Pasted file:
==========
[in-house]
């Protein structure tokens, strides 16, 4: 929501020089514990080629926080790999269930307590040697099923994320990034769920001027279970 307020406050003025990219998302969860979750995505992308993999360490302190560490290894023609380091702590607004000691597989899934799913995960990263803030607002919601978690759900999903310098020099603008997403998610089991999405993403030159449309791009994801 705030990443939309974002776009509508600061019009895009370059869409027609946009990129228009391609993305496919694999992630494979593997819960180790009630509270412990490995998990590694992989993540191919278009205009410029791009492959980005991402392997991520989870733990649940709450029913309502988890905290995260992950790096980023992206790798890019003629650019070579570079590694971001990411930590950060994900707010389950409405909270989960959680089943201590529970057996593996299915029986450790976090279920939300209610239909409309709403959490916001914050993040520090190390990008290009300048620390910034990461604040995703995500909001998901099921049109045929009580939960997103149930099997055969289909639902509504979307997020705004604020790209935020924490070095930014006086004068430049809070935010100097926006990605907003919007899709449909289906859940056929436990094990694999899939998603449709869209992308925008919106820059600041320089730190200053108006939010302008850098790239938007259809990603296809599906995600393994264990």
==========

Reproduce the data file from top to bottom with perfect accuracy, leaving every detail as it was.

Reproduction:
[in-house]
């Protein structure tokens, strides 16, 4: 929501020089514990080629926080790999269930307590040697099923994320990034769920001027279970 307020406050003025990219998302969860979750995505992308993999360490302190560490290894023609380091702590607004000691597989899934799913995960990263803030607002919601978690759900999903310098020099603008997403998610089991999405993403030159449309791009994801 705030990443939309974002776009509508600061019009895009370059869409027609946009990129228009391609993305496919694999992630494979593997819960180790009630509270412990490995998990590694992989993540191919278009205009410029791009492959980005991402392997991520989870733990649940709450029913309502988890905290995260992950790096980023992206790798890019003629650019070579570079590694971001990411930590950060994900707010389950409405909270989960959680089943201590529970057996593996299915029986450790976090279920939300209610239909409309709403959490916001914050993040520090190390990008290009300048620390910034990461604040995703995500909001998901099921049109045929009580939960997103149930099997055969289909639902509504979307997020705004604020790209935020924490070095930014006086004068430049809070935010100097926006990605907003919007899709449909289906859940056929436990094990694999899939998603449709869209992308925008919106820059600041320089730190200053108006939010302008850098790239938007259809990603296809599906995600393994264990």